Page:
4. Low-flow toilets and urinals and sensor-activated faucets reduce water consumption by about 40 percent compared with traditional bathroom fixtures.
5. In addition to employing passive heating from the sun, the commercial space and apartment are heated by hydronic floor heating when needed.
6. Two installations of photovoltaic panels produce enough renewable energy on site to cover 37 percent of core and shell energy use.
7. The restaurant appliances are energy efficient and, where possible, Energy Star–qualified units.
8. Choosing concrete block with 16 percent recycled content as a main building material combined interior finish, structure, and exterior finish in one material, eliminating the need for maintenance or refinishing.
9. Recycled blue jeans are used in the insulation for the walls and ceilings.
10. A cool aluminum roof aims to help reduce heat island effect.
11. Recycling and composting practices aim to keep much of Claire’s on Cedros’ waste stream out of a landfill and future plans include recycling kitchen grease into bio-diesel.
12. Abundant operable windows and clear sightlines ensure that anyone on site has a nine out of 10 chance of an outdoor view.
13. All of the wood products used in construction were free of urea-added formaldehyde resins, reducing VOCs in the indoor air. In addition, low-VOC paints, stains, and interior finishes were specified.
14. A green cleaning program aims to reduce potentially hazardous chemical contaminants indoors.
Joseph H. Mayton III is a freelance author and technical writer/editor based out of Ferndale, Mich.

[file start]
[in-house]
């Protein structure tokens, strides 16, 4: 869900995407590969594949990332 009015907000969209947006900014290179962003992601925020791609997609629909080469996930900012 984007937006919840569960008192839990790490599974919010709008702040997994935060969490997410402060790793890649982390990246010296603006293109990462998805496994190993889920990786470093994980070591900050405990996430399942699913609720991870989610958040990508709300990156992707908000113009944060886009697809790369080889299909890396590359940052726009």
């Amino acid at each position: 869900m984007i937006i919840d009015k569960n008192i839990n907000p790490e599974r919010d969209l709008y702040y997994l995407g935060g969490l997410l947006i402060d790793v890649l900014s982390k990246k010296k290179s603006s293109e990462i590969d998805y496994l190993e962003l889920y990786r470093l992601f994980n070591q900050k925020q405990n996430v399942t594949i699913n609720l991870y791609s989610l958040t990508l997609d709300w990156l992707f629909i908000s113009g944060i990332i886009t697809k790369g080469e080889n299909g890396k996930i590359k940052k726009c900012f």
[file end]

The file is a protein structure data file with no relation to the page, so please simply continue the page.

Architect: JLC Architecture, jlcarchitecture.com
Interior designer: Maura Johnson Interior Design
Mechanical engineer, electrical engineer: Engineered Systems
Structural engineer: DC Pulido Engineers
Civil engineer: MD Civil Engineering, mdcivil.com
General contractor: Star Valley Construction
Landscape architect: M&W Landscaping, mandwlandscaping.com
Energy modeling: Brummitt Energy Associates, brummitt.com
LEED consultant: Drew George & Partners, dgp-inc.com
Photovoltaic installer: Sequoia Solar, sequoiasolar.com
Materials and Sources
Fabrics: Designtex, designtex.com
Flooring: Ardex, ardex.com
Masonry: RCP Block, rrcpblock.com
Millwork: 3form, www.3-form.com; Kirei, kireiusa.com; Paperstone, paperstoneproducts.com
Paints and finishes: Benjamin Moore, benjaminmoore.com
Pavers: SF Concrete Technology, sfconcrete.com
Photovoltaics: Sunpower Corp., us.sunpowercorp.com
Siding: James Hardie, jameshardie.com
Signage: JLC Architecture; Illuminart Sign Co.
Windows, curtainwalls, and doors: Traco Aluminum, traco.com; Marvin Windows and Doors, marvin.com;
Extech Exterior Technologies, extech-voegele.com